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Daily Dish: Strange State of the Game Junior Hockey News

Published: Tuesday, 26 May 2020  
By: Stephen Heisler,

With the month of June just a few days away, and thinking the 60-day extended weekend might be coming to an end, maybe it's time to talk about the strange state of the game.

The plan here is to steer clear of mass speculation, guess work, and gross overstatements of facts. This is not Fox or CNN and we are not carrying the flag for either side of the political spectrum. What I'm about to say is based entirely on what the experts are saying, from both of those extremities, and how that's already impacting the world of sports.

I'm pretty sure nobody really saw this coming; a time when we would witness the closing of churches, sports venues, theme parks, and almost everything else, all at the same time. The gut retching thing that's bothering me the most is the grand power-plays by state and local officials that have decided that they know more about individual safety than the individuals themselves.

Let's face reality here; politics has played a major role in sidelining all of us. From the beginning, the numbers proved that young athletes were the least vulnerable, so why were they the among the first to see their lives put on hold? The same goes for all the children; in retrospect, do you really feel that a nationwide quarantine was really worth it?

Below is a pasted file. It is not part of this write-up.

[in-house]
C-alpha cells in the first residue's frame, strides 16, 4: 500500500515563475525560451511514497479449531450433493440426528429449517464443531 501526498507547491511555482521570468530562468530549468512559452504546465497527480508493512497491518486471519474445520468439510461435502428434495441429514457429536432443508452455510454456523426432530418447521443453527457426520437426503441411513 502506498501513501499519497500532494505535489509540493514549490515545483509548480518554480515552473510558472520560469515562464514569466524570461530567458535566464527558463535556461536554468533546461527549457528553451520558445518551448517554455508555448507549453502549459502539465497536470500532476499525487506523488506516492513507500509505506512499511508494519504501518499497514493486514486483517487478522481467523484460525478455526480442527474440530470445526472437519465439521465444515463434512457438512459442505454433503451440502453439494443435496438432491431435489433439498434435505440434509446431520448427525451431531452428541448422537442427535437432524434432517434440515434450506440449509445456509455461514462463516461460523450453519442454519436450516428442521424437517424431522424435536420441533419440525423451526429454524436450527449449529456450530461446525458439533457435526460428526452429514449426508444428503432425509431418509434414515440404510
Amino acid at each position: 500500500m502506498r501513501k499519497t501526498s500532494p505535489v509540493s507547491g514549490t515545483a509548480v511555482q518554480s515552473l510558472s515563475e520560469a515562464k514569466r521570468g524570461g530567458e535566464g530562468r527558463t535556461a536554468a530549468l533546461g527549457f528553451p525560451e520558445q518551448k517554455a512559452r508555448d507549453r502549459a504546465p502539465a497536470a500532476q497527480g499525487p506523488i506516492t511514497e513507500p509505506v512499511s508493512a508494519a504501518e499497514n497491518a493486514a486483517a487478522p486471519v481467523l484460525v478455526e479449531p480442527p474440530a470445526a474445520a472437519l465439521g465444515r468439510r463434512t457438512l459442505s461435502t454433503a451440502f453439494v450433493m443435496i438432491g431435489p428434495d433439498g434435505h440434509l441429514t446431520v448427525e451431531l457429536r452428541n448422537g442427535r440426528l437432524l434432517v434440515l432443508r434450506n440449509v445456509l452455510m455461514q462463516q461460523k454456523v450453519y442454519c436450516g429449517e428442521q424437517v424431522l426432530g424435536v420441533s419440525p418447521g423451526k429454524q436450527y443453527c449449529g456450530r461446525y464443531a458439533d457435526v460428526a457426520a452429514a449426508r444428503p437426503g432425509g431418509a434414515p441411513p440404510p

So let's start with the schools. It's fair to say that states that won't be opening schools until 2021 (really after the November election), there's a minimal chance they are going to allow ice hockey to be played. 

Colorado Governor Jared Polis has told schools in his state that  they should "prepare for the possibility" of not returning to a physical classroom until January 2021. California State University, the country’s largest four-year public university system, said that in-person classes at its 23 campuses would be scrapped for the fall semester, with instruction taking place almost entirely online. Other left leaning governors are expected to follow those leads.

Just the thought of those key hockey states losing a year of development is unbearable. Do you really see any scenario where a pile of teams, from all around the country, are going to be able to come together for the routine long weekend of games? I'm sorry, but that's going to be highly unlikely for the foreseeable future. AAA and AA hockey is going to have to follow the junior scheduling model in order to survive, if they are able to ice teams at all.

Junior hockey has a ton of other issues. 

I'm not going to get into what Canada or the United States is or is not going to do regarding visas for amateur hockey players. Let's table that thought until we know the facts.

What we do know is that the regulations (both in-place and proposed) vary from state to state and province to province.

Let's start with the Canadian Hockey League.

Folks, we have a serious problem in the state of Washington (go ahead and add Oregon too). Governor Jay Inslee's plans include limiting spectator events to 25% of capacity until November where a step up to 50% is a possibility.  Western Hockey League teams in the state would likely be forced to postpone the start of the season until the increase took place. Their operating margins are entirely too thin to operate at such a limited capacity.